Inflammatory Bowel Disease (IBD)

Inflammatory Bowel Disease (IBD)

Inflammatory bowel disease (IBD) is a group of inflammatory conditions of the colon and small intestine. The major types of IBD are Crohn’s disease and ulcerative colitis .

Ulcerative colitis is a type of an inflammatory bowel disease that causes long lasting inflammation in a part of digestive tract. Symptoms generally develops with the time. It generally involves the innermost lining of large intestine (colon) and rectum. It occurs only through continuous stretches of colon.

Crohn’s disease is an inflammatory bowel disease that causes inflammation along the lining of the digestive tract, and generally spreads deep into affected tissues. This can cause abdominal pain, severe diarrhea and even malnutrition. The inflammation due to Crohn’s disease can involve different areas of the digestive tract in different people.

Collagenous colitis and lymphocytic colitis are also considered inflammatory bowel diseases, but are usually regarded separately from classic inflammatory bowel disease.


The main symptoms of Crohn’s disease and ulcerative colitis are similar.

They include:

Abdominal pain – generally seen commonly in Crohn's disease than in ulcerative colitis
Change in bowel habits- urgent or bloody diarrhea or sometimes constipation
Weight loss
Extreme tiredness


The exact causes of Crohn’s disease and ulcerative colitis is not clear.

Genetic: IBD is a disease related to genetic causes and is also subjected to selective pressures, there is a strong relation between defense and autoimmunity, suggesting a key role for maintaining the genetic relationship between inflammation and infection.


Following tests and procedures are used to diagnosis:

Blood tests: Blood tests are generally done to know the presence of certain antibodies can sometimes help diagnose which type of inflammatory bowel disease, but these tests can't definitely make the diagnosis.
Colonoscopy: This exam allows to view the inside of the entire colon using a thin, flexible, lighted tube with an attached camera. During the procedure, small samples of tissue (biopsy) for laboratory analysis. Sometimes a tissue sample can help confirm a diagnosis.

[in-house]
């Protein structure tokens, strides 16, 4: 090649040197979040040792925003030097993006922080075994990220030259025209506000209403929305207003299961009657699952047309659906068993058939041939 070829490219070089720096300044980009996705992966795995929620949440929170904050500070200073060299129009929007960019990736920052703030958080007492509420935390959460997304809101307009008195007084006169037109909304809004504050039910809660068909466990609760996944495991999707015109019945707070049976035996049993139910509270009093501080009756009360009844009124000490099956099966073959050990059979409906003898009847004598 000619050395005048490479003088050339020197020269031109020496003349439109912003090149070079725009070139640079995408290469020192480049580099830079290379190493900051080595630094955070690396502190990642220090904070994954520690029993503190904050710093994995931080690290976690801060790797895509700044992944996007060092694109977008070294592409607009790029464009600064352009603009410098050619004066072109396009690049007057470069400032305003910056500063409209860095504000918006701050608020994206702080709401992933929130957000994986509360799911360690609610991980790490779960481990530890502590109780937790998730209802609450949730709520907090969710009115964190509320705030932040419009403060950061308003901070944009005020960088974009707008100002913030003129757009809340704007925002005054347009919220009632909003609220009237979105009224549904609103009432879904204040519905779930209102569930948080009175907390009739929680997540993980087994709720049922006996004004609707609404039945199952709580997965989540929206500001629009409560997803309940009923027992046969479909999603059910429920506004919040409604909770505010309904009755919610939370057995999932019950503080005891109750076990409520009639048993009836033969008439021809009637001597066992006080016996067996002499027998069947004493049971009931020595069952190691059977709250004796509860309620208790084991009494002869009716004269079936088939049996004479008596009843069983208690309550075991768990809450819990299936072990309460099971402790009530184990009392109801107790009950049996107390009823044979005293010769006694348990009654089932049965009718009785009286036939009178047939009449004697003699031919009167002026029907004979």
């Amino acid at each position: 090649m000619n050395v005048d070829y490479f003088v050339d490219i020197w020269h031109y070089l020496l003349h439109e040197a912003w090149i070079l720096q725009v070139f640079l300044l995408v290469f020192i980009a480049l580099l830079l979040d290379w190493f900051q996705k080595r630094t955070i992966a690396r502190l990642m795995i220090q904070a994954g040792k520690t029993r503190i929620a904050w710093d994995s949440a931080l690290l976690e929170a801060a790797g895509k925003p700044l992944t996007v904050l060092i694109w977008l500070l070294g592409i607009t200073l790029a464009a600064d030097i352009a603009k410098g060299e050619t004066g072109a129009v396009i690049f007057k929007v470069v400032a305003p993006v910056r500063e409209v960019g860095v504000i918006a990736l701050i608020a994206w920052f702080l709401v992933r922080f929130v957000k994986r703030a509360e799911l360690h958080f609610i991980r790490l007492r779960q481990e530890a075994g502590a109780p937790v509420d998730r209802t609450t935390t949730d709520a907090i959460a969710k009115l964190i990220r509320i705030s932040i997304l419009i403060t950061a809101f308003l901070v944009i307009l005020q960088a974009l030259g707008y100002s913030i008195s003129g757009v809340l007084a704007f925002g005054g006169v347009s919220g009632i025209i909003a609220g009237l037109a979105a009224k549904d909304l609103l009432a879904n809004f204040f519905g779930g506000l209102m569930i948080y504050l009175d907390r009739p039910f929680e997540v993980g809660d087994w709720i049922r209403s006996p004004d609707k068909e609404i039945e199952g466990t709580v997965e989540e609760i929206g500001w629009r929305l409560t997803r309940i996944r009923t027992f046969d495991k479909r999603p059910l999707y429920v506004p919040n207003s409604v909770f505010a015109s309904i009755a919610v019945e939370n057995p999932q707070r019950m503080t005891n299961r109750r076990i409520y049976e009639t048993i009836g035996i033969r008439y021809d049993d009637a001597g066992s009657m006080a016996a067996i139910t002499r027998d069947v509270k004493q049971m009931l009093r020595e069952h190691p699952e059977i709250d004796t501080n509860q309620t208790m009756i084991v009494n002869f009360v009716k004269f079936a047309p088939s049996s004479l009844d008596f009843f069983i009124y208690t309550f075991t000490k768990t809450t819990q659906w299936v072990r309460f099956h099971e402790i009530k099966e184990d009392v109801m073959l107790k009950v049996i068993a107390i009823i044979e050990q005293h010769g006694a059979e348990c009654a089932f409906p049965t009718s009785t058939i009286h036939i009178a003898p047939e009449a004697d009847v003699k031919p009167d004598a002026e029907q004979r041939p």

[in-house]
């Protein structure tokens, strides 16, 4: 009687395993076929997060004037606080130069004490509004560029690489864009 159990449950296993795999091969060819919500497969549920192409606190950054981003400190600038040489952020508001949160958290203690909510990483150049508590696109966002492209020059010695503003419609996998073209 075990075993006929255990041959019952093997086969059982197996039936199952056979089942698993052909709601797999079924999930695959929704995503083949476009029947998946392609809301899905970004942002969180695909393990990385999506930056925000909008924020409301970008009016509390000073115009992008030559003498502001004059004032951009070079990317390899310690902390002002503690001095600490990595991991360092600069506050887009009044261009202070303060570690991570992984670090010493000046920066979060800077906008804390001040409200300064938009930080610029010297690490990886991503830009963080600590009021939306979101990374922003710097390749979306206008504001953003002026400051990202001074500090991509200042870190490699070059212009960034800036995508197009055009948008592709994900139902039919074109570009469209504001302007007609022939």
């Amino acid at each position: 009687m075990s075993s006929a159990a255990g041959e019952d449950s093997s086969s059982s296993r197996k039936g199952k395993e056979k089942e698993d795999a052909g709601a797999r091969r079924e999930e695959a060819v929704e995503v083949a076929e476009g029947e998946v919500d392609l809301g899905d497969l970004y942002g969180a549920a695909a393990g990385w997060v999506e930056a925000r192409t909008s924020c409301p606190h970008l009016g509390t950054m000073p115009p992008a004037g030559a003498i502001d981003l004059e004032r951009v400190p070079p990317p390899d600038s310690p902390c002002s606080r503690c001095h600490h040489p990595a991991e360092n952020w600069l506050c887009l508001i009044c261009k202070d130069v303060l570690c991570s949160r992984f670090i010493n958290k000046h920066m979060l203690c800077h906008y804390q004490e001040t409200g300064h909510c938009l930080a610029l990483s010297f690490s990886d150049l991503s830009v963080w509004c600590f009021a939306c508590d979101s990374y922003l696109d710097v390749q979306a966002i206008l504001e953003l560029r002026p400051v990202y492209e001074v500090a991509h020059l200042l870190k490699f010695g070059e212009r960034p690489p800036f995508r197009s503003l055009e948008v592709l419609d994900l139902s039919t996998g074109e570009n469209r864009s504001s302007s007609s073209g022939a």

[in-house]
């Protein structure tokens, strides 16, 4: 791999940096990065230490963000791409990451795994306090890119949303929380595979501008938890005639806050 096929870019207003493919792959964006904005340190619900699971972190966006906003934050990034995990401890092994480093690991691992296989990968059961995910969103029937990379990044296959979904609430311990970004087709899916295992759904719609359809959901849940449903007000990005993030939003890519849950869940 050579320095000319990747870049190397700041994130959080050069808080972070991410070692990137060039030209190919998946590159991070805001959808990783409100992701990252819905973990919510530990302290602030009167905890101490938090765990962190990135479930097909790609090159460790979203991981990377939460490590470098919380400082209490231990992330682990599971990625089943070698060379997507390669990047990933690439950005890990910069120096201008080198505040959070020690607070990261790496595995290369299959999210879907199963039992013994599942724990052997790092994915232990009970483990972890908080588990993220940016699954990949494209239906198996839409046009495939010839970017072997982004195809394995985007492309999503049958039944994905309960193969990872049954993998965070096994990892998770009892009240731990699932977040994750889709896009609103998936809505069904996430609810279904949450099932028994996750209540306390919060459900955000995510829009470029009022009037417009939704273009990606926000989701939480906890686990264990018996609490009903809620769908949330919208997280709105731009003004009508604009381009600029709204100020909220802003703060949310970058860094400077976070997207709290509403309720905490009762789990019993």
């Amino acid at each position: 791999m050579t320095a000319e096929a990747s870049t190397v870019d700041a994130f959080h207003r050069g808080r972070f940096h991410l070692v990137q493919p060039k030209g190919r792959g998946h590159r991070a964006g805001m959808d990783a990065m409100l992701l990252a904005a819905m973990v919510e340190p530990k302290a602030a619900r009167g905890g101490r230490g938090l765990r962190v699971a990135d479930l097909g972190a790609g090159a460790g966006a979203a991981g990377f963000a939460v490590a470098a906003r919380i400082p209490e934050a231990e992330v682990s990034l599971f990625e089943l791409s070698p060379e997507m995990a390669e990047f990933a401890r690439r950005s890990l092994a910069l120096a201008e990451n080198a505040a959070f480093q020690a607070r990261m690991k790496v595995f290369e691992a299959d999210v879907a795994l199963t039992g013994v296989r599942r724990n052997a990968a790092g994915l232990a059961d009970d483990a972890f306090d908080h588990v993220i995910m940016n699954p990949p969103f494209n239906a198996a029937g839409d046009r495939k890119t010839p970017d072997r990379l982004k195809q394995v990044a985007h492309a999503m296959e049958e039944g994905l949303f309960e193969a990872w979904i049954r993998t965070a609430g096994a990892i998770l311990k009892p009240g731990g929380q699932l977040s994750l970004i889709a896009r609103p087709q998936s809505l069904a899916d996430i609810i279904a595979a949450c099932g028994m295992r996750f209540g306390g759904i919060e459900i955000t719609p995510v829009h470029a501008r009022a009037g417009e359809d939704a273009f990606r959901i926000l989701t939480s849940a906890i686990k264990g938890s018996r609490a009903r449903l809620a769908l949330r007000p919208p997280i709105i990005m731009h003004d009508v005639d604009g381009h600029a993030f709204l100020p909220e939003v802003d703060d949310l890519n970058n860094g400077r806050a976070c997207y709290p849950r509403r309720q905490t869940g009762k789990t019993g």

X-ray: A standard X-ray of abdominal area may be done to rule out toxic mega colon or a perforation of the colon if these conditions are suspected because of severe symptoms.
Flexible sigmoidoscopy: In this procedure, doctor uses a slender, flexible, lighted tube to examine the last portion of colon (sigmoid colon).
Barium enema: This diagnostic test allows to evaluate the entire large intestine with an X-ray. Barium, a contrast solution, is placed into the bowel using an enema. Sometimes, air is added as well. The barium coats the bowel lining, creating a silhouette image of rectum, colon and a portion of the small intestine. This test is rarely and can be dangerous because the pressure required to inflate and coat the colon can lead to rupture of the colon.
Computerized tomography (CT) scan: A CT scan of the abdomen or pelvis may be performed if your doctor suspects a complication from ulcerative colitis or inflammation of the small intestine that might suggest Crohn's disease. A CT scan may also reveal how much of the colon is inflamed.
Stool sample: The presence of white blood cells in the stool indicates an inflammatory disease, possibly IBD. A stool sample is done to rule out other disorders, such as those caused by bacteria, viruses and parasites.
Magnetic resonance imaging (MRI): An MRI scanner uses a magnetic field and radio waves to create detailed images of organs and tissues. Most MRI machines are large, tube-shaped magnets. During the test, the patient lies on a movable table inside the MRI machine. This test is very helpful in diagnosing and managing Crohn's disease. It's biggest advantage is that there is no radiation exposure. Its particularly useful for evaluating a fistula around the anal area (pelvic MRI) or the small intestine (MRI enterography).
Capsule endoscopy: If there are symptoms that suggest Crohn's disease but other diagnostic tests are negative, the doctor may perform capsule endoscopy. For this test patient needs to swallow a capsule that has a tiny camera in it. The camera takes pictures as it moves through the digestive tract, and the images are transmitted to a computer. The doctor can see the images, which are then displayed on a monitor and checked for signs of Crohn's disease. Once it's made the trip through the digestive system, the camera exits the body painlessly in stool.
Double-balloon endoscopy: For this test, a longer scope is used where standard endoscopes don't reach. This technique is useful when capsule endoscopy shows abnormalities but the diagnosis is still not clear. It allows for biopsy of the abnormal area. It's usually performed in specialized endoscopy centers.
If one suspect IBD, he/ she should consult physician for further diagnosis and treatment.


Eating well balanced food and healthy food.

Medications: Anti-inflammatory drugs like Sulfasalazine (Azulfidine) are used to control disease flares and were once acceptable as a maintenance drug. They were used for several years in Crohn's disease.

Surgeries: Like

Bowel resection
Stricture plasty
Temporary or permanent colostomy or ileostomy.
If one suspect IBD, he/ she should consult physician for further diagnosis and treatment.

Centre of Disease Control and Prevention
U S National Library of Medicine